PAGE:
Knowledge is power. That’s why countries like South Korea and Germany have had such success in comparison to their neighbouring countries. Find the trail of infection, if you know where it’s been and where it’s going, you can control it – short term and long term. For the period between now and when a vaccine can be mass produced and distributed, that is the only really conceivable solution, a national lockdown is not sustainable.

I’m so intrigued to see how the world will change after this. After the SARS outbreak in 2003, lots of East Asian countries including my home region of Hong Kong took it as a cultural habit to don a face mask whenever they were sick. Western societies seem to misinterpret it as people not wanting to get sick but it’s actually the opposite. They’re wearing the mask to avoid spreading it to others. Given the misinterpretation from the West, I doubt that this will become a common trend like in East Asia.

Things that I think will change:

  1. A shift towards more of a working from home/ remotely culture. For the companies that have moved remote (including my own), senior management may see that productivity doesn’t drop as much as they fear and actually be encouraged by the idea of revenue they can save by hiring less office space.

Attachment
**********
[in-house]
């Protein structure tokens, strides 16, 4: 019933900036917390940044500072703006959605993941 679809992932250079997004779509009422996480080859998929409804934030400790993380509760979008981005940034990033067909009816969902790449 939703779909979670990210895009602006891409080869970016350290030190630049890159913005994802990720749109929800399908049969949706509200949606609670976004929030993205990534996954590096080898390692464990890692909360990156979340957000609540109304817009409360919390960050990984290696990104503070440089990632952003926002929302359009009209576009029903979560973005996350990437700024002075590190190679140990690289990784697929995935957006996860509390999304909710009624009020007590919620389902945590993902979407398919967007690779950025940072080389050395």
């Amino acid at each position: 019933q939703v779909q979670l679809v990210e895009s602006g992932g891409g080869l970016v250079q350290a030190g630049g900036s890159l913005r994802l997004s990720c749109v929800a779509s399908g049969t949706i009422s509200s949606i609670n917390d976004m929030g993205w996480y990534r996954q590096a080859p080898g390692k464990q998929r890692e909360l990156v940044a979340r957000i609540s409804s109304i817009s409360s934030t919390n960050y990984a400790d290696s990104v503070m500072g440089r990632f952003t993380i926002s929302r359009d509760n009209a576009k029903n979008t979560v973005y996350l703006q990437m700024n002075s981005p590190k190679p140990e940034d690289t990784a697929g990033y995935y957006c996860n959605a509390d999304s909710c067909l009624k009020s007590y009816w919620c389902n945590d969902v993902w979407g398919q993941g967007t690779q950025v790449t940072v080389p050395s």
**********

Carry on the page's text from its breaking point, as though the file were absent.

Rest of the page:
2. Introduction of heat cameras at transportation hubs like airports, at least for the first couple of months after we’re allowed out again.
  3. A higher public awareness around illness, particularly on crowded public transport if people are coughing etc.
  4. In the UK, I sincerely hope (and this point is more of a hope than a prediction) that there will be more protection around the NHS. It’s unique and great quality that’s part of British life which has been dredged through hell and back in the last decade under tory rule. Hopefully this will help put it back on the list of priorities.

If the Labour party is clever, there is a potential to shift public favour towards their way. However, given the recent change in party leadership, the timing may be against them as the news hasn’t been that much of a forefront of the headlines due to covid-19 and so far Keir Starmer hasn’t really been able to do much to turn the tides. What with Boris Johnson probably gaining some national sympathies from his infection with the coronavirus, Starmer will have to really start getting a plan into gear if he is to lead Labour into a win next election.

So that’s some of the ramblings and muddled thoughts I’ve had so far in my month of quarantine. All in all, I’m not in a position to complain. My partner and I are both working from home and both are currently not at risk of losing our jobs. It is just difficult living in a city when the main reasons for you to live there are all currently moot and shut down. In a city, without all the bright lights, culture and bells and whistles, at the end of the day is just a grey monolith of a prison. Mentally, that’s probably the hardest part. It is a long journey and we’re only partway through it, so just pace yourselves, we will get through to the other side.